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Sometimes I work on system without X Window installed, and can't use Git GUI.

What are existing console alternatives to the git add -p?

I like almost everything that it does (more than Git GUI actually), but I hate that it does not let me view the whole picture and choose the order that I want to review the chunks. That's the only actual advantage of Git GUI over git add -p to me, but it is rather crucial one.

I tried tig, but I do not like the user experience that it offers.

Any suggestions?

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Are you aware of the 'g' command? It's certainly less than ideal, but it does give you a list of all hunks and the ability to move to a particular hunk (effectively letting you choose the order). – William Pursell May 2 '11 at 14:37
I am aware of it, but it is not good enough — I need to see all hunks in a file as whole to decide if I want to commit them now. – Alexander Gladysh May 4 '11 at 2:29

3 Answers 3

Vim has a plugin 'fugitive'

Edit: the linked vimcast (comments) is excellent and I recommend it. I would like to add the hint that there will normally not be a need to type :diffget and :diffput in longhand, because you can do he same directly in normal/visual mode by pression do and dp.

The best command to start with for this feature appears to be :Gstatus

Vim is a terminal editor (which so happens to have a gui port too)

The fugitive plugin will simply let you edit the index and worktree versions of files alongside each other and let you diffput/diffobtain until you're satisfied. Vim's diff mode is sophisticated, and much more flexible/intuitive than git add --patch.

  • scrollbinding
  • syntax highlighting and intra-line (wordlevel) diff highlighting simultaneously
  • automatic diff folding (of unchanged regions)

You can get fugitive here

Snippet from :he fugitive:

Edit a file in the work tree and make some changes. Use |:Gdiff| to open up the indexed version. Use |do| and |dp| on various hunks to bring the files in sync, or use |:Gread| to pull in all changes. Write the indexed version to stage the file.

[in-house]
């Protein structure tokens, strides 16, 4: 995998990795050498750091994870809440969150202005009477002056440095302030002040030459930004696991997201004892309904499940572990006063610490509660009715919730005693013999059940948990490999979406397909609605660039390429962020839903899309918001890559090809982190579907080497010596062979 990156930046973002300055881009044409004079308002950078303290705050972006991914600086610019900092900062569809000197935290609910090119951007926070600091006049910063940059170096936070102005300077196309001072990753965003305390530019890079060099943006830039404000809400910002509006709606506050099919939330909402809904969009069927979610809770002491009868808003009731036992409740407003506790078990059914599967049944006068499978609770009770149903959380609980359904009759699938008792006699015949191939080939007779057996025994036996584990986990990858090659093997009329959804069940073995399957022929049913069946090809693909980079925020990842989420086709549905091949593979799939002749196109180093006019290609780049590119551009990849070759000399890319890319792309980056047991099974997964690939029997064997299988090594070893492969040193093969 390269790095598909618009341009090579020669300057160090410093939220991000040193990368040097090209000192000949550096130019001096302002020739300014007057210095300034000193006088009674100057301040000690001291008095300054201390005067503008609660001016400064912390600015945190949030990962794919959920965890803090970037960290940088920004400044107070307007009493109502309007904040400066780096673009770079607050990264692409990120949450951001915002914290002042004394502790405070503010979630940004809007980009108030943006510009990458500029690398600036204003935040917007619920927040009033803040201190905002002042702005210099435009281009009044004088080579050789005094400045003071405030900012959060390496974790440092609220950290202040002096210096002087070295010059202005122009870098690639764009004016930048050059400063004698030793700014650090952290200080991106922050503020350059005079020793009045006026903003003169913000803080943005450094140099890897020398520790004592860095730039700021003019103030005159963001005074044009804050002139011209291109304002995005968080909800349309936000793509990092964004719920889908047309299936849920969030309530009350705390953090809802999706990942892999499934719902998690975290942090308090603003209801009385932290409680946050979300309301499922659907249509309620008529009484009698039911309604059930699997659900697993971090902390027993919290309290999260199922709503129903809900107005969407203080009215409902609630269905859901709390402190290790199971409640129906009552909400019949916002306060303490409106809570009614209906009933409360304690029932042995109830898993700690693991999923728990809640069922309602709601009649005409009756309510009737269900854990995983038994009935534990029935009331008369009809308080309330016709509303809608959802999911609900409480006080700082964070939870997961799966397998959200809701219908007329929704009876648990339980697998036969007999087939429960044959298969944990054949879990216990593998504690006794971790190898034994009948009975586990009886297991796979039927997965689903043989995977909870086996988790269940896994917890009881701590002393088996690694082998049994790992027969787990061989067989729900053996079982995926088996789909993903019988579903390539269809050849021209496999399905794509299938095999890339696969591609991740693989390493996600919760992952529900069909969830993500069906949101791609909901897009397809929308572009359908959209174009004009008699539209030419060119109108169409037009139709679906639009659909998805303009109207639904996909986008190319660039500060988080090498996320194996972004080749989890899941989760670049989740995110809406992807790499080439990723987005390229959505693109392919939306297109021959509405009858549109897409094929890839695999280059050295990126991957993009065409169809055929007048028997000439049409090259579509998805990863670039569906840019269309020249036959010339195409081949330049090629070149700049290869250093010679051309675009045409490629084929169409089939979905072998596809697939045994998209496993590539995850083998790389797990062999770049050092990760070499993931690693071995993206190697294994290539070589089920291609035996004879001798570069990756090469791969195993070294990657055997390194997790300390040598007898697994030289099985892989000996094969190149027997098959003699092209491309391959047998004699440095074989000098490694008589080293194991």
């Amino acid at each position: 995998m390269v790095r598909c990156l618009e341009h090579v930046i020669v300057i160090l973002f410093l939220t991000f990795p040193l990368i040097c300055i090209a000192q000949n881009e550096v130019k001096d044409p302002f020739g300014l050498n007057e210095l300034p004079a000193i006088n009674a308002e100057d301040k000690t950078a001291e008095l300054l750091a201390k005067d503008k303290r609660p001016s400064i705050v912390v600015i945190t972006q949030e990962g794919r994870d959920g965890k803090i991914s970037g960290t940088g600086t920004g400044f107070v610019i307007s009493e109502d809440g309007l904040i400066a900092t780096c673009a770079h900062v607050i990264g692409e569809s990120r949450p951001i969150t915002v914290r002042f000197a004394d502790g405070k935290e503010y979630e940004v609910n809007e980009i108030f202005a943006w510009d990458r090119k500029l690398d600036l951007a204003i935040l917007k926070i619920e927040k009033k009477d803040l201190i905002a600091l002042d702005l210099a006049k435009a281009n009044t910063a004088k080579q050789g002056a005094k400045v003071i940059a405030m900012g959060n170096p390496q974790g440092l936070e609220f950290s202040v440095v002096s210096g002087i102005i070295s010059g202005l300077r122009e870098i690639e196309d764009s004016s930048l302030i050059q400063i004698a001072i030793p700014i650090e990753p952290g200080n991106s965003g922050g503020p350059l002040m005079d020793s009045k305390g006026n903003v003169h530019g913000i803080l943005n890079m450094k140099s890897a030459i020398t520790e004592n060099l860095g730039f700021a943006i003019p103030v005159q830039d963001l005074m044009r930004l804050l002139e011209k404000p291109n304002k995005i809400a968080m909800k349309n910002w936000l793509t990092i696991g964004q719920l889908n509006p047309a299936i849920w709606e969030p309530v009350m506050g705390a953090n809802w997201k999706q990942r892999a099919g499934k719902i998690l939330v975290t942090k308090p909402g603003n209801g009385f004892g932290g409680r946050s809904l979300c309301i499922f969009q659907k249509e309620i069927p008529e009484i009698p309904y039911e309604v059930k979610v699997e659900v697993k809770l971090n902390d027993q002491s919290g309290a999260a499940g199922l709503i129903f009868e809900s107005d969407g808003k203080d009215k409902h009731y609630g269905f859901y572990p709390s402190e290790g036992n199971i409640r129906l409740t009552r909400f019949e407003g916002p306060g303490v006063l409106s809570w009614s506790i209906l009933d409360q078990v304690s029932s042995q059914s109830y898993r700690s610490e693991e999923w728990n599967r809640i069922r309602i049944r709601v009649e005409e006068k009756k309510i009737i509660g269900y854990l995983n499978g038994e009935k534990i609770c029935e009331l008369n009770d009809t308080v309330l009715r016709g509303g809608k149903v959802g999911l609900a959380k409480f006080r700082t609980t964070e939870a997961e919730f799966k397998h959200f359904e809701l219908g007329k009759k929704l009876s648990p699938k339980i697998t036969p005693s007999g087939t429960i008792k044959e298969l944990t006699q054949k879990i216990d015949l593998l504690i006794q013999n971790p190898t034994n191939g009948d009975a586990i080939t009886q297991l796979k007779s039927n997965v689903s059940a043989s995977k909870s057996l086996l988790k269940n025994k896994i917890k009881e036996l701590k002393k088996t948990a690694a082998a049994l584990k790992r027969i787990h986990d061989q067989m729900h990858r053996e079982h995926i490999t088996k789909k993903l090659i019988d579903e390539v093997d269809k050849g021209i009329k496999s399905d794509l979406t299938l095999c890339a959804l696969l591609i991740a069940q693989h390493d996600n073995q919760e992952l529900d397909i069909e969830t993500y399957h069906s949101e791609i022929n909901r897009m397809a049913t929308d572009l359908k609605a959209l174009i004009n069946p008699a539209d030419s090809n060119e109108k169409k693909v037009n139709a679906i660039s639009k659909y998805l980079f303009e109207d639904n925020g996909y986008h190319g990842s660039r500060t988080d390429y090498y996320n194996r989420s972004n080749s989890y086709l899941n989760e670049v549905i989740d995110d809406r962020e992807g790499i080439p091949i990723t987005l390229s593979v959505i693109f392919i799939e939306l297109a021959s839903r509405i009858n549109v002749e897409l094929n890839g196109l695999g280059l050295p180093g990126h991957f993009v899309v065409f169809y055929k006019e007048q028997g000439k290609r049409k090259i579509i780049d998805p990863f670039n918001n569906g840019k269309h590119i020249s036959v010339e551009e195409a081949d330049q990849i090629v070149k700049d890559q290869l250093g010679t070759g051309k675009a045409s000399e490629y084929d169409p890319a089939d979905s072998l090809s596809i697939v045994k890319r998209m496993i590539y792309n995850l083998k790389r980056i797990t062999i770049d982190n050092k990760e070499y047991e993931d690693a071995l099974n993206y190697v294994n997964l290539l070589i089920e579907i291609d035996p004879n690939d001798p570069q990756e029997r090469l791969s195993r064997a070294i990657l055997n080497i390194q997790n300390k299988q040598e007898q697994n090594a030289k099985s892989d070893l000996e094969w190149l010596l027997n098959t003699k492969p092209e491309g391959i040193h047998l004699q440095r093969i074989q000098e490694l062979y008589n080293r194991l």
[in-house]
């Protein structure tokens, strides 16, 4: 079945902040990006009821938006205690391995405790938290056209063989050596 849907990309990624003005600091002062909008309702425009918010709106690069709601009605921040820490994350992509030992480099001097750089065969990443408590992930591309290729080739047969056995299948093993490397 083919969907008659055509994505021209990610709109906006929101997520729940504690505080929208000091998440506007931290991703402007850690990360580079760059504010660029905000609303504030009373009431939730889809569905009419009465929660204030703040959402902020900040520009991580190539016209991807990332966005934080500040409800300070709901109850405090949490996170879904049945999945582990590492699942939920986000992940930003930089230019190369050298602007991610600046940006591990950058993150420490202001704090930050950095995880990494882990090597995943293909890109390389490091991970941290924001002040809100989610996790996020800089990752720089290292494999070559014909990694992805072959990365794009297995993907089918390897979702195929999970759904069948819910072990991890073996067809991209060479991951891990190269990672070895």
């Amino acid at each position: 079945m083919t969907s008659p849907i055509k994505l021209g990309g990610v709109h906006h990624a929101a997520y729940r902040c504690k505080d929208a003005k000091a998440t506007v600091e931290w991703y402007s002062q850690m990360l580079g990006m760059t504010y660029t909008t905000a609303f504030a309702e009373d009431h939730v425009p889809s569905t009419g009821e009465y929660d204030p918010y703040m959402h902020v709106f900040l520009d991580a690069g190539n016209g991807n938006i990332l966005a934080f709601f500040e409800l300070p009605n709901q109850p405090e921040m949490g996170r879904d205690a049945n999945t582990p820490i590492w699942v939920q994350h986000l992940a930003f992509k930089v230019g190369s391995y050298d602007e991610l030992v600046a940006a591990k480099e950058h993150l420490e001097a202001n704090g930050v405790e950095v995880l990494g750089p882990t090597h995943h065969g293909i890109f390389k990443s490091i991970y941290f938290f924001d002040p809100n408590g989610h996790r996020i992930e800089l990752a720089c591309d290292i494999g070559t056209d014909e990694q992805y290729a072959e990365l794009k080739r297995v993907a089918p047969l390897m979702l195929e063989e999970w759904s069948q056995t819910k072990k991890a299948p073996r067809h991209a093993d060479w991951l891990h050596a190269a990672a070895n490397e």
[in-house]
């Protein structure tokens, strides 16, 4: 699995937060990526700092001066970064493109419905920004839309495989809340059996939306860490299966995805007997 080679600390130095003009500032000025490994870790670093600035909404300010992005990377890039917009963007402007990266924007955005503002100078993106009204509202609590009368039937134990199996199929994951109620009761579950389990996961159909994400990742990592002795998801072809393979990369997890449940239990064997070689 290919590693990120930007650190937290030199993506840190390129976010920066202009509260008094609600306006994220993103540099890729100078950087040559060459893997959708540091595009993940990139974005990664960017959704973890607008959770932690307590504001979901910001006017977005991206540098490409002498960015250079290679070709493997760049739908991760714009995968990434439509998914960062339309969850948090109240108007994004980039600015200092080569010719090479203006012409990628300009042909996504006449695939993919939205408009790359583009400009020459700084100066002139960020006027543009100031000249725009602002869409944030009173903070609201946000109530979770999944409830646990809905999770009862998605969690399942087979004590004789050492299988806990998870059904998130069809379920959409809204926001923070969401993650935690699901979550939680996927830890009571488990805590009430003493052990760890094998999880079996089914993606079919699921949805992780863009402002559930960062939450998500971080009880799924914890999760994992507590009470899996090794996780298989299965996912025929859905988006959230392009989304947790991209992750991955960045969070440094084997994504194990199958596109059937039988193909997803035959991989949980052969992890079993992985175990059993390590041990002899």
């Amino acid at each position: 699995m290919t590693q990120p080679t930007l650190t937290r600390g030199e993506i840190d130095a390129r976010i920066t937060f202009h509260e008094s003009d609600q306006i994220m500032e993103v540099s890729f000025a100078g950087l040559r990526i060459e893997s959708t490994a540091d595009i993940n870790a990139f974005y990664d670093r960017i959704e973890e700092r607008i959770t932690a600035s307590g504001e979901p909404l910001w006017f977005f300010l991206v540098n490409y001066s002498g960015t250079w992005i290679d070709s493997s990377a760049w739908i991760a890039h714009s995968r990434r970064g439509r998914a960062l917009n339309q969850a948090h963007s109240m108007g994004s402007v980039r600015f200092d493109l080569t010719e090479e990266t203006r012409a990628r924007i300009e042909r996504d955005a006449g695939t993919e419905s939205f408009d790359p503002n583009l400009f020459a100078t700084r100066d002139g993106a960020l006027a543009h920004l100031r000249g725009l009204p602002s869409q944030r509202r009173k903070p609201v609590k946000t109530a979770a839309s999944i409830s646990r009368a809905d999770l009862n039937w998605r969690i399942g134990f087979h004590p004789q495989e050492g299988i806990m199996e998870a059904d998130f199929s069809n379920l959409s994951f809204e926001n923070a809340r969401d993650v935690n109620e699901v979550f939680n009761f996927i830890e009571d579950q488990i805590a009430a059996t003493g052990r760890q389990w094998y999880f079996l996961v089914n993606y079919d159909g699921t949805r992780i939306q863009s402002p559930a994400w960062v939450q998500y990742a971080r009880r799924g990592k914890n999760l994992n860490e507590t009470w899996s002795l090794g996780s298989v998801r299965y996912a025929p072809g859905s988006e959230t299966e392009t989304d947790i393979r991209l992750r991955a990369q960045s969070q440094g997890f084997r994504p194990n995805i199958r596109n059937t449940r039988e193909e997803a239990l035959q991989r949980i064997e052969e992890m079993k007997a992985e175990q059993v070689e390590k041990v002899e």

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I guess emacs should have something along the same lines... – Alexander Gladysh May 2 '11 at 2:29
Have you ever looked at fugitive? - That said, I'm pretty sure Emacs will have a diff mode, being a general purpose editor – sehe May 2 '11 at 6:26

If I were in the same situation as you (a mix of hunks where some hunks are 'more important' than others), I'd commit the lesser hunks into their own commits with easily distinguishable commit message and leave only those 'more important' hunks so that they don't get in the way of diffs, or git add -i.

With the easily distinguishable commit messages for the "less privileged" hunks it should be easy to deal with them later.

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what about a simple

git diff

to "view the whole picture" and then a

git add -i

to chose the first file you want to commit, stage the hunks, and then repeat the process with the next files?

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does the '5' have a meaning there? – sehe May 1 '11 at 21:56
I'd like to be able to do all of this simultaneously. Often I have several series of uncommitted hunks sitting in several different files (that would be one series per commit). Running through git add -p loop for each one each time is rather tedious. Also this use of git add -i is the same as using actual file name in git add -p invocation, not much improvement. – Alexander Gladysh May 1 '11 at 21:58
@sehe: that's a file list menu item number. – Alexander Gladysh May 1 '11 at 21:58
@Alexander Gladysh: I'm not sure what you mean - thought of giving you some more overview by git add -i (e.g. seeing lines of codes changed). And yes, you have to call git add -i and git commit for every different/next commit, but that's how git works. What do you mean precisely with to do "all simultaneously"? – Markus May 1 '11 at 22:14
@Alexander Gladysh: Then you're out of luck with me. The only other hint I can give you, is to change your coding style to do changes for only one and small commit at a time and commit them before you start working on the next commit. Then you don't need to delegate changes to different commits, and that's more the philosophy of git: do one thing at a time. Make small commits. If you work on different things, create a temp-branch for each. Merge/Rebase them accordingly. – Markus May 2 '11 at 9:44

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